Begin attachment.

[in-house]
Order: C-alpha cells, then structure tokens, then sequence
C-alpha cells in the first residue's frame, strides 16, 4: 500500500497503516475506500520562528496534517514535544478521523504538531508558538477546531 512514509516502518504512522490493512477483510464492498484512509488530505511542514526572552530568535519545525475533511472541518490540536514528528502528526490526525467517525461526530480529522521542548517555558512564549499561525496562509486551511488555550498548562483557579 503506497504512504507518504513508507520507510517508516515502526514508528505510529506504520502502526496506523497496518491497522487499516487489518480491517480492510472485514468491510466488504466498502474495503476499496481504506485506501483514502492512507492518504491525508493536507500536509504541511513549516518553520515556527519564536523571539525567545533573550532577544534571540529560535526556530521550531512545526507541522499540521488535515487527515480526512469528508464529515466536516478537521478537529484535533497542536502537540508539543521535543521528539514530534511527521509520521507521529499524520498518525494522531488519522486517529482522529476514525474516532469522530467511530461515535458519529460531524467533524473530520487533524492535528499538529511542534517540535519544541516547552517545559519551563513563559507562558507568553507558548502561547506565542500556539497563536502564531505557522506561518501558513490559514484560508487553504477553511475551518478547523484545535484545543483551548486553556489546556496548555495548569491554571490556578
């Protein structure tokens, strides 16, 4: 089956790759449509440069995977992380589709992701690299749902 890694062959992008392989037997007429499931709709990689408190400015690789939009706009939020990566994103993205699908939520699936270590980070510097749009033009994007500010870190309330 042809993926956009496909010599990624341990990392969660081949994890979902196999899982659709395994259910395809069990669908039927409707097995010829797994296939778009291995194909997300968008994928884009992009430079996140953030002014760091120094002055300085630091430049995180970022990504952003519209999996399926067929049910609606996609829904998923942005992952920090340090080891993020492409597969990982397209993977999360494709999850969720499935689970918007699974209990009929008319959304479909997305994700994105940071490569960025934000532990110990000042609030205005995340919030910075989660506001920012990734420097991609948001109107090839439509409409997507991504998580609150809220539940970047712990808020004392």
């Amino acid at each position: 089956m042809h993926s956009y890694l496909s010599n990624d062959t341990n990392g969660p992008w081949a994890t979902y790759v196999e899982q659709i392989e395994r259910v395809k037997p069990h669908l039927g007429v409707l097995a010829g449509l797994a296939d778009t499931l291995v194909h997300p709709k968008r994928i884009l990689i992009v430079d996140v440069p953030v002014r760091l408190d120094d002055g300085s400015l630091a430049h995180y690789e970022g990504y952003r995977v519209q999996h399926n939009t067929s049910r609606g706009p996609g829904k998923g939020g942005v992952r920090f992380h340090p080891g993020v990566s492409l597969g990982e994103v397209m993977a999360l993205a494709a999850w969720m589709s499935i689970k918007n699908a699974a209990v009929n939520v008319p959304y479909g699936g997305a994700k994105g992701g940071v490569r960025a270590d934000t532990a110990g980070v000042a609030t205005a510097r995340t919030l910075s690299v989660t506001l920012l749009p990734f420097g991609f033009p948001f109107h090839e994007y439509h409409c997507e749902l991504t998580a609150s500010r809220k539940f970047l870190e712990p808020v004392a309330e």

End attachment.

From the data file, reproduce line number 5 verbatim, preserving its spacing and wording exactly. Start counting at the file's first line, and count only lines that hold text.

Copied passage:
């Amino acid at each position: 089956m042809h993926s956009y890694l496909s010599n990624d062959t341990n990392g969660p992008w081949a994890t979902y790759v196999e899982q659709i392989e395994r259910v395809k037997p069990h669908l039927g007429v409707l097995a010829g449509l797994a296939d778009t499931l291995v194909h997300p709709k968008r994928i884009l990689i992009v430079d996140v440069p953030v002014r760091l408190d120094d002055g300085s400015l630091a430049h995180y690789e970022g990504y952003r995977v519209q999996h399926n939009t067929s049910r609606g706009p996609g829904k998923g939020g942005v992952r920090f992380h340090p080891g993020v990566s492409l597969g990982e994103v397209m993977a999360l993205a494709a999850w969720m589709s499935i689970k918007n699908a699974a209990v009929n939520v008319p959304y479909g699936g997305a994700k994105g992701g940071v490569r960025a270590d934000t532990a110990g980070v000042a609030t205005a510097r995340t919030l910075s690299v989660t506001l920012l749009p990734f420097g991609f033009p948001f109107h090839e994007y439509h409409c997507e749902l991504t998580a609150s500010r809220k539940f970047l870190e712990p808020v004392a309330e």